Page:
Light was a veteran of the jewelry giant, and his father Nathan Light had previously served as chief executive of Sterling Jewelers for two decades. Mark Light retired as chief executive last Thursday, the same day the board appointed Drosos to the position, company filings show. The move will become effective at the end of this month.
Light earned about $7.4 million in salary, stock and bonuses in the last fiscal year, up from $2.4 million in 2014. Company filings show that his retirement package will include a full year of salary and a lump sum of his annual bonus, as well as $200,000 in health benefits, $975,000 each on the second and third anniversaries of his retirement, $50,000 for retirement-planning services and $50,000 for “legal fees incurred in connection” with his retirement agreement.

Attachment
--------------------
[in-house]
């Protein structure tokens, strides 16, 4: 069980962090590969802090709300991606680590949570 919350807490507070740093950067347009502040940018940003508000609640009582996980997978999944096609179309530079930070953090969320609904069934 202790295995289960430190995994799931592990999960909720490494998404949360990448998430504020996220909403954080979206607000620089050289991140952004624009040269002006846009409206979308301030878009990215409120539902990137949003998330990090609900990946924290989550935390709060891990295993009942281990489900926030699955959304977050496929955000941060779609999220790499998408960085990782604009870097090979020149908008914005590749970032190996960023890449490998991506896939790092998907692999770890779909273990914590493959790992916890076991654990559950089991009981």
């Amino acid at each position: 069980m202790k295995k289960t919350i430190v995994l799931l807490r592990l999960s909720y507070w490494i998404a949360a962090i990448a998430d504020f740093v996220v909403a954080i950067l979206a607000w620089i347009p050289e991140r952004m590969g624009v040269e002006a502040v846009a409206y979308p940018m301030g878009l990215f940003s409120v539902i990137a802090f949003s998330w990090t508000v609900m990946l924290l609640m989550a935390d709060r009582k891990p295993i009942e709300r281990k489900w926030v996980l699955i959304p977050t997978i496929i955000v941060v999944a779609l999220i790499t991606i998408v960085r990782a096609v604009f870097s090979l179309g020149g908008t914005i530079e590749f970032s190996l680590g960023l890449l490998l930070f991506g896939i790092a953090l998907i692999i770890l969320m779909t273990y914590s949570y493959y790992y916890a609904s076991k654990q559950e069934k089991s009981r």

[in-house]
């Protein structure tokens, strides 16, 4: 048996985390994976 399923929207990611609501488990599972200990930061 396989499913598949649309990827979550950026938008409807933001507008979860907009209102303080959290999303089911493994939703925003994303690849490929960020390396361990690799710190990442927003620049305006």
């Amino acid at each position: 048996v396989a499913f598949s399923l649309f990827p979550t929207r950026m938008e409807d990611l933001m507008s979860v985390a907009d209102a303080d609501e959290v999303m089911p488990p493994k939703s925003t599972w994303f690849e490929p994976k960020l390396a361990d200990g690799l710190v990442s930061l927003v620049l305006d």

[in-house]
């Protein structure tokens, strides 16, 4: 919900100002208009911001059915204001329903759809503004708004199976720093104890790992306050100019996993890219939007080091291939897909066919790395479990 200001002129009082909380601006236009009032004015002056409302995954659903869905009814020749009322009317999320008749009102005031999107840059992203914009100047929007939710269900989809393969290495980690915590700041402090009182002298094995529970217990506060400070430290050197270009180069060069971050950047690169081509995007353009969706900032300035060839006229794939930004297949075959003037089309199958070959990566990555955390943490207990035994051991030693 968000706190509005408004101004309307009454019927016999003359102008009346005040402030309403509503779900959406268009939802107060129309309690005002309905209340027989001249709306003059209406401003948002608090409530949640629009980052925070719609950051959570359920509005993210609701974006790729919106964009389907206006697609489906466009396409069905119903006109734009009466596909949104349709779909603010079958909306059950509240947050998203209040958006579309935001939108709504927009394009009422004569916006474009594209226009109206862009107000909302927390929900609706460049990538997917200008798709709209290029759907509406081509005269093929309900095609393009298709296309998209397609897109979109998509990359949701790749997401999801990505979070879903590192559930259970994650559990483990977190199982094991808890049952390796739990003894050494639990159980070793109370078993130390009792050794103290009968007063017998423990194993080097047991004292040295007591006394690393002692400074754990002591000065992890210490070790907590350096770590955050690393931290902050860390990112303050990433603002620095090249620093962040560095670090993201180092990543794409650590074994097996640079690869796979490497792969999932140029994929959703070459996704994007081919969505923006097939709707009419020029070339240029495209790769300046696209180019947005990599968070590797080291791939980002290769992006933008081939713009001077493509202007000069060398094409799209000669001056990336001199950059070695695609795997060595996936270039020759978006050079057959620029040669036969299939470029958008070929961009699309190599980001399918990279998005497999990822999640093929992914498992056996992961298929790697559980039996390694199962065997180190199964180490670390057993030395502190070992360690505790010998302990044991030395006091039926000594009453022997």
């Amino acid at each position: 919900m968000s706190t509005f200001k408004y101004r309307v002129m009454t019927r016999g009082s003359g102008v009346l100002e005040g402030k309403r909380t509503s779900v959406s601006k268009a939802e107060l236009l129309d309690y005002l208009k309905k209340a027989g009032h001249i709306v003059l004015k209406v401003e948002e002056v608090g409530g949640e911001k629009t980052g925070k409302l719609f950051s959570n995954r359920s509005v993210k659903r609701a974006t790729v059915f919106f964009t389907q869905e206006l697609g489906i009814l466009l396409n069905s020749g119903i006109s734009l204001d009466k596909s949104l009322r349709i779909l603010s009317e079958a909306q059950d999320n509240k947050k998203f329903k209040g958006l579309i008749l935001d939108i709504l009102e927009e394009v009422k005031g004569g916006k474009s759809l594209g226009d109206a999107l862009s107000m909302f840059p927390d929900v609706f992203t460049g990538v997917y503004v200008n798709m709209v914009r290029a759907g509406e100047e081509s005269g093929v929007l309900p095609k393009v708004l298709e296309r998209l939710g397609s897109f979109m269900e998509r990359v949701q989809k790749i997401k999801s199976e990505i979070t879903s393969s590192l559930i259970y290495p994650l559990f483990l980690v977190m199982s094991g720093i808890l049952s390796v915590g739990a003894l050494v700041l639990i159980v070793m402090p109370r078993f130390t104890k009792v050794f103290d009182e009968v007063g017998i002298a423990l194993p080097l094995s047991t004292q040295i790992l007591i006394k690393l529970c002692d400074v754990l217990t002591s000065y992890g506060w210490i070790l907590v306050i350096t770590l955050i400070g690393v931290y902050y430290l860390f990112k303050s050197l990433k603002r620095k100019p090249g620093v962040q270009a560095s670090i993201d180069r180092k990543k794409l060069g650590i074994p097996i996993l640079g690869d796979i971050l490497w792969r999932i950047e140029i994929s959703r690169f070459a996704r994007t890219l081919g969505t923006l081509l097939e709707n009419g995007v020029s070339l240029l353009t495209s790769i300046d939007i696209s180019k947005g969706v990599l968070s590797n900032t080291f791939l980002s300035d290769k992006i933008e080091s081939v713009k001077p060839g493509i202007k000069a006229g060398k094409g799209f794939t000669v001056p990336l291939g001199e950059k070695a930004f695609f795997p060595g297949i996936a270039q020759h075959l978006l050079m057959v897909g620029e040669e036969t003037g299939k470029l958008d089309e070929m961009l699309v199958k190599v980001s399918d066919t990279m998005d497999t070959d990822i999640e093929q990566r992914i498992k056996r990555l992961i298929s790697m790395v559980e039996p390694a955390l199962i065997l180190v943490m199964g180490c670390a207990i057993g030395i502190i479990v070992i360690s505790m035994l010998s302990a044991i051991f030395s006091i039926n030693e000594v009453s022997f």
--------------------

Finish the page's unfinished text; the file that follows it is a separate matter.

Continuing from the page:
Signet is the world’s largest diamond-jeweler retailer and runs nearly 3,600 Kay, Jared and Zales jewelry stores around the world. But weakening jewelry demand in recent months has led company revenues to slide.
The $4 billion company’s stock has plunged by more than a third over the last year, including a steep drop following a Washington Post report in February on the former employees’ sworn statements alleging sexual harassment and discrimination.
Light’s retirement announcement follows a number of high-ranking exits this year. In May, a Signet executive vice president, Stuart Lee, and a senior vice president, Clark McEwen, announced their retirement. Last month, Signet’s chief operations officer, Bryan Morgan, resigned due to “violations of company policy unrelated to financial matters,” the company said in Securities and Exchange Commission filings.
The class-action case, first filed in 2008, is ongoing and now includes current and former female employees of the company nationwide. Because the case is in private arbitration, most filings have not been publicly released. A trial is scheduled for early next year.